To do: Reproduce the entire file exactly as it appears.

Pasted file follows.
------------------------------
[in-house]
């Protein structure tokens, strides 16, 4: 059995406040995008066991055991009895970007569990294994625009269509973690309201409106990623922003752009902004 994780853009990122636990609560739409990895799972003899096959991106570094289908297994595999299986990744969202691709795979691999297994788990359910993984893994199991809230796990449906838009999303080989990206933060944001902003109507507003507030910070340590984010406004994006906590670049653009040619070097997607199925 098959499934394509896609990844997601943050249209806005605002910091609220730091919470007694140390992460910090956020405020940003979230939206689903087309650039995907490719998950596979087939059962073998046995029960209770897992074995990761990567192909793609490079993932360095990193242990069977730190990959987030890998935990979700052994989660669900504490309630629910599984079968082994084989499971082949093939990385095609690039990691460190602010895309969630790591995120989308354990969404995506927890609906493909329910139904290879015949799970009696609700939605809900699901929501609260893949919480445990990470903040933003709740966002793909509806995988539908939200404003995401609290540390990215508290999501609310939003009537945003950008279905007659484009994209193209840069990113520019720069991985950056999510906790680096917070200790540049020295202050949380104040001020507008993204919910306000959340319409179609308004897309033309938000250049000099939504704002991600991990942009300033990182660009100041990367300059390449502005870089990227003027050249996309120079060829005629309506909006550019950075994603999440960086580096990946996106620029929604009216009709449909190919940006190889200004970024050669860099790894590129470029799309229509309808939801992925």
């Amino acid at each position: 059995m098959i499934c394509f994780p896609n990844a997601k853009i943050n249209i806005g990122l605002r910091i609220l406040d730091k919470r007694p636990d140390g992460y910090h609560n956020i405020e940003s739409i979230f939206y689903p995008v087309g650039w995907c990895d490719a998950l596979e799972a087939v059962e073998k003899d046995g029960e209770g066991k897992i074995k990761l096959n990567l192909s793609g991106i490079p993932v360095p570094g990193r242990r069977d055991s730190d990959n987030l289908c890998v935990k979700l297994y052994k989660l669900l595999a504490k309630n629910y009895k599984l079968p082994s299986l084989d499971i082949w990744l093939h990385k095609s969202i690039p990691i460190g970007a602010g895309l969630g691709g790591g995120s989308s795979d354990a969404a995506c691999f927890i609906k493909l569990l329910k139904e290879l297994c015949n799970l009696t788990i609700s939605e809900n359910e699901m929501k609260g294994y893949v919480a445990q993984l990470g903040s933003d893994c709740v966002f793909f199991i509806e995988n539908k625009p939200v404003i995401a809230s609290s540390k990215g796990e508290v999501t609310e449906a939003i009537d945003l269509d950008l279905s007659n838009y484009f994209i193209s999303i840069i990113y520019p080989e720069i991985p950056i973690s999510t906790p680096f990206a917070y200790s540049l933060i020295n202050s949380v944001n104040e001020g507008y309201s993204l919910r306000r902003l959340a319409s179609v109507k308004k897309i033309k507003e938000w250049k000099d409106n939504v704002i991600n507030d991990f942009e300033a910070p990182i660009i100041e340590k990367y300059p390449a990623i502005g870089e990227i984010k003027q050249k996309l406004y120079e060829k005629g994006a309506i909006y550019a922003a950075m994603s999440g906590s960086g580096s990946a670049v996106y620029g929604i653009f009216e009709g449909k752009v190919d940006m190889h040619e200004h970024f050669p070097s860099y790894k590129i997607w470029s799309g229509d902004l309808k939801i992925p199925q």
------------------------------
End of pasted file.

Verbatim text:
[in-house]
């Protein structure tokens, strides 16, 4: 059995406040995008066991055991009895970007569990294994625009269509973690309201409106990623922003752009902004 994780853009990122636990609560739409990895799972003899096959991106570094289908297994595999299986990744969202691709795979691999297994788990359910993984893994199991809230796990449906838009999303080989990206933060944001902003109507507003507030910070340590984010406004994006906590670049653009040619070097997607199925 098959499934394509896609990844997601943050249209806005605002910091609220730091919470007694140390992460910090956020405020940003979230939206689903087309650039995907490719998950596979087939059962073998046995029960209770897992074995990761990567192909793609490079993932360095990193242990069977730190990959987030890998935990979700052994989660669900504490309630629910599984079968082994084989499971082949093939990385095609690039990691460190602010895309969630790591995120989308354990969404995506927890609906493909329910139904290879015949799970009696609700939605809900699901929501609260893949919480445990990470903040933003709740966002793909509806995988539908939200404003995401609290540390990215508290999501609310939003009537945003950008279905007659484009994209193209840069990113520019720069991985950056999510906790680096917070200790540049020295202050949380104040001020507008993204919910306000959340319409179609308004897309033309938000250049000099939504704002991600991990942009300033990182660009100041990367300059390449502005870089990227003027050249996309120079060829005629309506909006550019950075994603999440960086580096990946996106620029929604009216009709449909190919940006190889200004970024050669860099790894590129470029799309229509309808939801992925």
């Amino acid at each position: 059995m098959i499934c394509f994780p896609n990844a997601k853009i943050n249209i806005g990122l605002r910091i609220l406040d730091k919470r007694p636990d140390g992460y910090h609560n956020i405020e940003s739409i979230f939206y689903p995008v087309g650039w995907c990895d490719a998950l596979e799972a087939v059962e073998k003899d046995g029960e209770g066991k897992i074995k990761l096959n990567l192909s793609g991106i490079p993932v360095p570094g990193r242990r069977d055991s730190d990959n987030l289908c890998v935990k979700l297994y052994k989660l669900l595999a504490k309630n629910y009895k599984l079968p082994s299986l084989d499971i082949w990744l093939h990385k095609s969202i690039p990691i460190g970007a602010g895309l969630g691709g790591g995120s989308s795979d354990a969404a995506c691999f927890i609906k493909l569990l329910k139904e290879l297994c015949n799970l009696t788990i609700s939605e809900n359910e699901m929501k609260g294994y893949v919480a445990q993984l990470g903040s933003d893994c709740v966002f793909f199991i509806e995988n539908k625009p939200v404003i995401a809230s609290s540390k990215g796990e508290v999501t609310e449906a939003i009537d945003l269509d950008l279905s007659n838009y484009f994209i193209s999303i840069i990113y520019p080989e720069i991985p950056i973690s999510t906790p680096f990206a917070y200790s540049l933060i020295n202050s949380v944001n104040e001020g507008y309201s993204l919910r306000r902003l959340a319409s179609v109507k308004k897309i033309k507003e938000w250049k000099d409106n939504v704002i991600n507030d991990f942009e300033a910070p990182i660009i100041e340590k990367y300059p390449a990623i502005g870089e990227i984010k003027q050249k996309l406004y120079e060829k005629g994006a309506i909006y550019a922003a950075m994603s999440g906590s960086g580096s990946a670049v996106y620029g929604i653009f009216e009709g449909k752009v190919d940006m190889h040619e200004h970024f050669p070097s860099y790894k590129i997607w470029s799309g229509d902004l309808k939801i992925p199925q």